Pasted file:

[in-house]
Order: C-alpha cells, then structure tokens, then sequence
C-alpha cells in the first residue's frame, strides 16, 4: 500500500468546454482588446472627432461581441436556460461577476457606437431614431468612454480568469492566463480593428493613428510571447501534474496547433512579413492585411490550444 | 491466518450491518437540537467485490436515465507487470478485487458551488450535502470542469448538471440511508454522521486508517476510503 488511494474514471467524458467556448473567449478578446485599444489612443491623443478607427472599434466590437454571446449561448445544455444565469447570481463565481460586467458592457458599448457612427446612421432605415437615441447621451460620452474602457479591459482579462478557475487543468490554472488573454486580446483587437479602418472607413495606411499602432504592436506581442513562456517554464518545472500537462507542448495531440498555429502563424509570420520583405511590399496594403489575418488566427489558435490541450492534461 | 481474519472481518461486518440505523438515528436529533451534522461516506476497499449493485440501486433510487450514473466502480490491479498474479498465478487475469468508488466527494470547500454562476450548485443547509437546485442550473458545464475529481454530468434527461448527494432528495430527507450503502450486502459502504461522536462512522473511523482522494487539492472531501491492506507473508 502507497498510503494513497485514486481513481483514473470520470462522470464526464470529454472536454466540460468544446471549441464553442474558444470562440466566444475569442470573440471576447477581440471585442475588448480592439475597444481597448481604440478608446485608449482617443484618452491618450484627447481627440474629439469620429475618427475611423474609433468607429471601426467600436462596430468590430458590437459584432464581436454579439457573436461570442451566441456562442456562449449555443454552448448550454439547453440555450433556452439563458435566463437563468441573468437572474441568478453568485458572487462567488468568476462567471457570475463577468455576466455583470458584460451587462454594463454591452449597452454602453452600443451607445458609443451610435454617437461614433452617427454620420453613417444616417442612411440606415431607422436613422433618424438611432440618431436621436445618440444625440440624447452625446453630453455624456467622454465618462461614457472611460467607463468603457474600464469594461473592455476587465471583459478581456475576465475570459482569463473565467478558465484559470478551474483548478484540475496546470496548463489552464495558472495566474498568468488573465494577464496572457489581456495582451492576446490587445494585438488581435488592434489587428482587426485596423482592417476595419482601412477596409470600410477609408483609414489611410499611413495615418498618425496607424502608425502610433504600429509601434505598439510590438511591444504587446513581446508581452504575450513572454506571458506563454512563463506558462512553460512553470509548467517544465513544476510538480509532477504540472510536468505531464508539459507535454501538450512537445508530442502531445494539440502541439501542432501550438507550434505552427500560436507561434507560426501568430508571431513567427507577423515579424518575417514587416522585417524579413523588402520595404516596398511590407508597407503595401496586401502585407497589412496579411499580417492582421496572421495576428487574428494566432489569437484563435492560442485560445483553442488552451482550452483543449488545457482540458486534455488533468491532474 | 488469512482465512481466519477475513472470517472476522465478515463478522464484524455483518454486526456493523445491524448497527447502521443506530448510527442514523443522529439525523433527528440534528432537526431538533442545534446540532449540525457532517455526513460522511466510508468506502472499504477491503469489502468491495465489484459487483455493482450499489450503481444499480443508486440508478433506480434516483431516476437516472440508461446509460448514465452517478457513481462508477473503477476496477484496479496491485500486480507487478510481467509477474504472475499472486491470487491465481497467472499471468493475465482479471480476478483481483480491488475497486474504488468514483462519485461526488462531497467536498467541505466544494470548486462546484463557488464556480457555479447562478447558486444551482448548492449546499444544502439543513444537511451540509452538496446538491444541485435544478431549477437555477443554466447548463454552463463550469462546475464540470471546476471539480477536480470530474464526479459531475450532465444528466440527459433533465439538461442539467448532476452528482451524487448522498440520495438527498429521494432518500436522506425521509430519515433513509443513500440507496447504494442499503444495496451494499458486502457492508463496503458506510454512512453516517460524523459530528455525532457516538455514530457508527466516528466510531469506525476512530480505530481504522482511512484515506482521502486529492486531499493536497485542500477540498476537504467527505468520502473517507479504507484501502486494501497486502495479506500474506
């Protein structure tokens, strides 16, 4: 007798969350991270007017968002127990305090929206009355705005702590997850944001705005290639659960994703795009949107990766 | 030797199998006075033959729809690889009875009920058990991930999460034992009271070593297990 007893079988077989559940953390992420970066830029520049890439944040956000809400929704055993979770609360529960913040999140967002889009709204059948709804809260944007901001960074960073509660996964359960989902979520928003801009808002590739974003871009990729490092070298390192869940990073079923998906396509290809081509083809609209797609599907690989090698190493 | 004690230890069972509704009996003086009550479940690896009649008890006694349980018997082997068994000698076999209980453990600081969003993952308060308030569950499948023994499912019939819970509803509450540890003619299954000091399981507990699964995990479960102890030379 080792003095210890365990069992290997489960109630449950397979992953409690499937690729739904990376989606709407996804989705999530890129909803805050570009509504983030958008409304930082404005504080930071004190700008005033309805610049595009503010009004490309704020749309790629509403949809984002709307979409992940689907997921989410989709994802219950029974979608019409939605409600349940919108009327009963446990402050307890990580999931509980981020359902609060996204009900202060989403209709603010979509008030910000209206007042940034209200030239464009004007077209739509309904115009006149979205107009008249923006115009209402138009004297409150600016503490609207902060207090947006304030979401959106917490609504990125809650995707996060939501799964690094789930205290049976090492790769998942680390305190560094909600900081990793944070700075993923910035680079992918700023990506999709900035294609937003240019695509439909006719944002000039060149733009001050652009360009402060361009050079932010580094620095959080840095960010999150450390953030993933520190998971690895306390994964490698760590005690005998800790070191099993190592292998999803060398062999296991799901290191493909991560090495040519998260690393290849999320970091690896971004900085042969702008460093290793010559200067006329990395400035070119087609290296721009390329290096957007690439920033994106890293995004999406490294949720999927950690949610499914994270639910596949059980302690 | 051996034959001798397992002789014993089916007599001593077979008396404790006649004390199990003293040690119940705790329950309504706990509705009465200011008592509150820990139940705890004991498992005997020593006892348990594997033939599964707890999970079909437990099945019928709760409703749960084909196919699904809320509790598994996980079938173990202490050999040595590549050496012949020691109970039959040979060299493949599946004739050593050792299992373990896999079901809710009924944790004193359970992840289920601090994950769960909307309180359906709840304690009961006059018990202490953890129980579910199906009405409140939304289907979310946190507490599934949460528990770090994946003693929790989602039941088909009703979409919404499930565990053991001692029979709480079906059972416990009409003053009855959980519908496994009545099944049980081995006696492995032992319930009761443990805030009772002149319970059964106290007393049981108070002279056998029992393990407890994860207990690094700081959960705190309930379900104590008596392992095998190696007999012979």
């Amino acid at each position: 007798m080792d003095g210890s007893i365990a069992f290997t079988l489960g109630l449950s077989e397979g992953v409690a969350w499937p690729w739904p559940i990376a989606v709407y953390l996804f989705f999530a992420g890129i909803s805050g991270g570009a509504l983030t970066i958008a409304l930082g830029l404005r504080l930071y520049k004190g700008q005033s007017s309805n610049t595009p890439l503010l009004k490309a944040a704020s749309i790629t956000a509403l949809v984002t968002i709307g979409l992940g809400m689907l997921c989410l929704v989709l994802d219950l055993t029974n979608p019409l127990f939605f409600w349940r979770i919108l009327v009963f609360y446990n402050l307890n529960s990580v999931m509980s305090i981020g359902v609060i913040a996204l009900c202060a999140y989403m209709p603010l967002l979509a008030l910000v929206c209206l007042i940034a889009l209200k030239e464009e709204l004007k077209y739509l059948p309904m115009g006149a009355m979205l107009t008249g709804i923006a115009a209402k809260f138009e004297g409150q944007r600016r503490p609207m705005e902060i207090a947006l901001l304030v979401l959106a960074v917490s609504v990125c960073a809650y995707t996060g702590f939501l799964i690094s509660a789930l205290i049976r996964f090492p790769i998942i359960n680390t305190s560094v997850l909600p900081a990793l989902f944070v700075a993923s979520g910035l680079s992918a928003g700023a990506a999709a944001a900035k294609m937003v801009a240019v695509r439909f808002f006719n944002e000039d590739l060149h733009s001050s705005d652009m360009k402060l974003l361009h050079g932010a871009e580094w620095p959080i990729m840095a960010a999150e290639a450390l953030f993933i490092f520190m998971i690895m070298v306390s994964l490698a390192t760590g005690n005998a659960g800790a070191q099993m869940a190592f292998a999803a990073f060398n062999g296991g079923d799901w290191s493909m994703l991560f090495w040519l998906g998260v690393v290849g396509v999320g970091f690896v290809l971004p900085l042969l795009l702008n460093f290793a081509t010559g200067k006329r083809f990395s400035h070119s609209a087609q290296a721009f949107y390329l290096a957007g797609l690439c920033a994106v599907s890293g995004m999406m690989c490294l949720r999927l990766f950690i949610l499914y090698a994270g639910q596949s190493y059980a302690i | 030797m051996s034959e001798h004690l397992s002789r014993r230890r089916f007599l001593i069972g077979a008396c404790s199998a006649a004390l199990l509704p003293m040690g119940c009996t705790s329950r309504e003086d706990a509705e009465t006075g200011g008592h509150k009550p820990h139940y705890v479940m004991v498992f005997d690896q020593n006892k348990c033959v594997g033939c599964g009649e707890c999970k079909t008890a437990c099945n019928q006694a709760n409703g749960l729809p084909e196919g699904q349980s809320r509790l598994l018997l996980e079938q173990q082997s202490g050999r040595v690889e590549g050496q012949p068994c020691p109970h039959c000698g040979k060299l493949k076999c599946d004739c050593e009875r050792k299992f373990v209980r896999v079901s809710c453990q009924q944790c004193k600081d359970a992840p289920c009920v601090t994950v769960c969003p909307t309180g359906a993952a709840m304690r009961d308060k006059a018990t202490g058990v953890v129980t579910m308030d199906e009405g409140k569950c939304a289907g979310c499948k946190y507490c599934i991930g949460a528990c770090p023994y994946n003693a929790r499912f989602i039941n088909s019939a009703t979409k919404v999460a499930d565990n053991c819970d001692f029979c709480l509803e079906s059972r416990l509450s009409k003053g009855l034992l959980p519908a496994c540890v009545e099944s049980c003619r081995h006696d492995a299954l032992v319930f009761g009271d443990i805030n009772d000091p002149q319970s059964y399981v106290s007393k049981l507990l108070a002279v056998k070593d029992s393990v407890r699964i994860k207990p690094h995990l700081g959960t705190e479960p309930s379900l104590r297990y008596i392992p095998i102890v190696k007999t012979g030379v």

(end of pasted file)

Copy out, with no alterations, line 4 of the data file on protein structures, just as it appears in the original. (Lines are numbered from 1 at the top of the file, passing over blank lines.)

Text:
């Protein structure tokens, strides 16, 4: 007798969350991270007017968002127990305090929206009355705005702590997850944001705005290639659960994703795009949107990766 | 030797199998006075033959729809690889009875009920058990991930999460034992009271070593297990 007893079988077989559940953390992420970066830029520049890439944040956000809400929704055993979770609360529960913040999140967002889009709204059948709804809260944007901001960074960073509660996964359960989902979520928003801009808002590739974003871009990729490092070298390192869940990073079923998906396509290809081509083809609209797609599907690989090698190493 | 004690230890069972509704009996003086009550479940690896009649008890006694349980018997082997068994000698076999209980453990600081969003993952308060308030569950499948023994499912019939819970509803509450540890003619299954000091399981507990699964995990479960102890030379 080792003095210890365990069992290997489960109630449950397979992953409690499937690729739904990376989606709407996804989705999530890129909803805050570009509504983030958008409304930082404005504080930071004190700008005033309805610049595009503010009004490309704020749309790629509403949809984002709307979409992940689907997921989410989709994802219950029974979608019409939605409600349940919108009327009963446990402050307890990580999931509980981020359902609060996204009900202060989403209709603010979509008030910000209206007042940034209200030239464009004007077209739509309904115009006149979205107009008249923006115009209402138009004297409150600016503490609207902060207090947006304030979401959106917490609504990125809650995707996060939501799964690094789930205290049976090492790769998942680390305190560094909600900081990793944070700075993923910035680079992918700023990506999709900035294609937003240019695509439909006719944002000039060149733009001050652009360009402060361009050079932010580094620095959080840095960010999150450390953030993933520190998971690895306390994964490698760590005690005998800790070191099993190592292998999803060398062999296991799901290191493909991560090495040519998260690393290849999320970091690896971004900085042969702008460093290793010559200067006329990395400035070119087609290296721009390329290096957007690439920033994106890293995004999406490294949720999927950690949610499914994270639910596949059980302690 | 051996034959001798397992002789014993089916007599001593077979008396404790006649004390199990003293040690119940705790329950309504706990509705009465200011008592509150820990139940705890004991498992005997020593006892348990594997033939599964707890999970079909437990099945019928709760409703749960084909196919699904809320509790598994996980079938173990202490050999040595590549050496012949020691109970039959040979060299493949599946004739050593050792299992373990896999079901809710009924944790004193359970992840289920601090994950769960909307309180359906709840304690009961006059018990202490953890129980579910199906009405409140939304289907979310946190507490599934949460528990770090994946003693929790989602039941088909009703979409919404499930565990053991001692029979709480079906059972416990009409003053009855959980519908496994009545099944049980081995006696492995032992319930009761443990805030009772002149319970059964106290007393049981108070002279056998029992393990407890994860207990690094700081959960705190309930379900104590008596392992095998190696007999012979």